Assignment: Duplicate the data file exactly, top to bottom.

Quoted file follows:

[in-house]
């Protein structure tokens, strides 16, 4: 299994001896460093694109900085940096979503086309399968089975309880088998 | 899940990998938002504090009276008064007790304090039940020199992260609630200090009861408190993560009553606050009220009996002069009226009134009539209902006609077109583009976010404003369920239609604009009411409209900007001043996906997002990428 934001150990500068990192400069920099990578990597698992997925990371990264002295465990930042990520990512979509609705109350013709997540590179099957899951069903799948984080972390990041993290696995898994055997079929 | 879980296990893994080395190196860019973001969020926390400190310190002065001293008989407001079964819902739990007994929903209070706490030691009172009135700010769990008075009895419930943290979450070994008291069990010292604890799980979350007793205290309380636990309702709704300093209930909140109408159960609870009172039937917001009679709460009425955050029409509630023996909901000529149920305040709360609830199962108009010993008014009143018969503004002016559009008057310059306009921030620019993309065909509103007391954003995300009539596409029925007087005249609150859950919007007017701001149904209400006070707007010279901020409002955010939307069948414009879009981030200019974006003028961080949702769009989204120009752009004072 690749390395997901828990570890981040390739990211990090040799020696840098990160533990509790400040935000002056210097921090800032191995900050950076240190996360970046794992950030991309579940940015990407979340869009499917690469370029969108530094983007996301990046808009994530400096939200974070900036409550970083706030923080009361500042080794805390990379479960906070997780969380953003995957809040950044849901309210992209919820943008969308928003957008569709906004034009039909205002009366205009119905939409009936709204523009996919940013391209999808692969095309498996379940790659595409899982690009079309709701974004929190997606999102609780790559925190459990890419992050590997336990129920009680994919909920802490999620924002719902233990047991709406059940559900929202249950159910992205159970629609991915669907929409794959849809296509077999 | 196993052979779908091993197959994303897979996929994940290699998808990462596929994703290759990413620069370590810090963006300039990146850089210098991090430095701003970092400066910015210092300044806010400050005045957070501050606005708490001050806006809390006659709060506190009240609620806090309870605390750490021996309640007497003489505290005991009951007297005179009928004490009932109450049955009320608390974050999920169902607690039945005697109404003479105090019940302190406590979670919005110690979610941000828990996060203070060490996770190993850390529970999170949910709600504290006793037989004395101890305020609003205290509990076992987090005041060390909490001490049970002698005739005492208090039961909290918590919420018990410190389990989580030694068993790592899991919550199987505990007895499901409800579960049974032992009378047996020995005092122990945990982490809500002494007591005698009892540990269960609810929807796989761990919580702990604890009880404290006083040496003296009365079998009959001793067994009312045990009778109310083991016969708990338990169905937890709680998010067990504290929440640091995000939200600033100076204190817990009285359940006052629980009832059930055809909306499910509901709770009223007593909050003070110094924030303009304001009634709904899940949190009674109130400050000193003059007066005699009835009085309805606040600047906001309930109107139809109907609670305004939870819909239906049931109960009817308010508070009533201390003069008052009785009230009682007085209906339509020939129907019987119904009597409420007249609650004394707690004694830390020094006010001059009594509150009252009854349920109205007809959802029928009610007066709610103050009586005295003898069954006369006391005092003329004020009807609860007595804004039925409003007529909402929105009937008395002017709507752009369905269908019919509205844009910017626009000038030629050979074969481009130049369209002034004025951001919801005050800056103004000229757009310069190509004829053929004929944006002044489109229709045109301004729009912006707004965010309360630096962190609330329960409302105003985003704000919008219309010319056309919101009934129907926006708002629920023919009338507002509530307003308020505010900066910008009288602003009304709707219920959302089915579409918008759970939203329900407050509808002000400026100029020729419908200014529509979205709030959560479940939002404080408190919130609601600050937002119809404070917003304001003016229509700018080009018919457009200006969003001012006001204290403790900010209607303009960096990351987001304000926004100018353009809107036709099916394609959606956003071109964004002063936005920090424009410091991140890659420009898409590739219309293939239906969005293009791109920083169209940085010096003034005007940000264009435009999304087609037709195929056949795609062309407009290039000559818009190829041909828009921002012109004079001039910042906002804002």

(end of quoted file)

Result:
[in-house]
């Protein structure tokens, strides 16, 4: 299994001896460093694109900085940096979503086309399968089975309880088998 | 899940990998938002504090009276008064007790304090039940020199992260609630200090009861408190993560009553606050009220009996002069009226009134009539209902006609077109583009976010404003369920239609604009009411409209900007001043996906997002990428 934001150990500068990192400069920099990578990597698992997925990371990264002295465990930042990520990512979509609705109350013709997540590179099957899951069903799948984080972390990041993290696995898994055997079929 | 879980296990893994080395190196860019973001969020926390400190310190002065001293008989407001079964819902739990007994929903209070706490030691009172009135700010769990008075009895419930943290979450070994008291069990010292604890799980979350007793205290309380636990309702709704300093209930909140109408159960609870009172039937917001009679709460009425955050029409509630023996909901000529149920305040709360609830199962108009010993008014009143018969503004002016559009008057310059306009921030620019993309065909509103007391954003995300009539596409029925007087005249609150859950919007007017701001149904209400006070707007010279901020409002955010939307069948414009879009981030200019974006003028961080949702769009989204120009752009004072 690749390395997901828990570890981040390739990211990090040799020696840098990160533990509790400040935000002056210097921090800032191995900050950076240190996360970046794992950030991309579940940015990407979340869009499917690469370029969108530094983007996301990046808009994530400096939200974070900036409550970083706030923080009361500042080794805390990379479960906070997780969380953003995957809040950044849901309210992209919820943008969308928003957008569709906004034009039909205002009366205009119905939409009936709204523009996919940013391209999808692969095309498996379940790659595409899982690009079309709701974004929190997606999102609780790559925190459990890419992050590997336990129920009680994919909920802490999620924002719902233990047991709406059940559900929202249950159910992205159970629609991915669907929409794959849809296509077999 | 196993052979779908091993197959994303897979996929994940290699998808990462596929994703290759990413620069370590810090963006300039990146850089210098991090430095701003970092400066910015210092300044806010400050005045957070501050606005708490001050806006809390006659709060506190009240609620806090309870605390750490021996309640007497003489505290005991009951007297005179009928004490009932109450049955009320608390974050999920169902607690039945005697109404003479105090019940302190406590979670919005110690979610941000828990996060203070060490996770190993850390529970999170949910709600504290006793037989004395101890305020609003205290509990076992987090005041060390909490001490049970002698005739005492208090039961909290918590919420018990410190389990989580030694068993790592899991919550199987505990007895499901409800579960049974032992009378047996020995005092122990945990982490809500002494007591005698009892540990269960609810929807796989761990919580702990604890009880404290006083040496003296009365079998009959001793067994009312045990009778109310083991016969708990338990169905937890709680998010067990504290929440640091995000939200600033100076204190817990009285359940006052629980009832059930055809909306499910509901709770009223007593909050003070110094924030303009304001009634709904899940949190009674109130400050000193003059007066005699009835009085309805606040600047906001309930109107139809109907609670305004939870819909239906049931109960009817308010508070009533201390003069008052009785009230009682007085209906339509020939129907019987119904009597409420007249609650004394707690004694830390020094006010001059009594509150009252009854349920109205007809959802029928009610007066709610103050009586005295003898069954006369006391005092003329004020009807609860007595804004039925409003007529909402929105009937008395002017709507752009369905269908019919509205844009910017626009000038030629050979074969481009130049369209002034004025951001919801005050800056103004000229757009310069190509004829053929004929944006002044489109229709045109301004729009912006707004965010309360630096962190609330329960409302105003985003704000919008219309010319056309919101009934129907926006708002629920023919009338507002509530307003308020505010900066910008009288602003009304709707219920959302089915579409918008759970939203329900407050509808002000400026100029020729419908200014529509979205709030959560479940939002404080408190919130609601600050937002119809404070917003304001003016229509700018080009018919457009200006969003001012006001204290403790900010209607303009960096990351987001304000926004100018353009809107036709099916394609959606956003071109964004002063936005920090424009410091991140890659420009898409590739219309293939239906969005293009791109920083169209940085010096003034005007940000264009435009999304087609037709195929056949795609062309407009290039000559818009190829041909828009921002012109004079001039910042906002804002």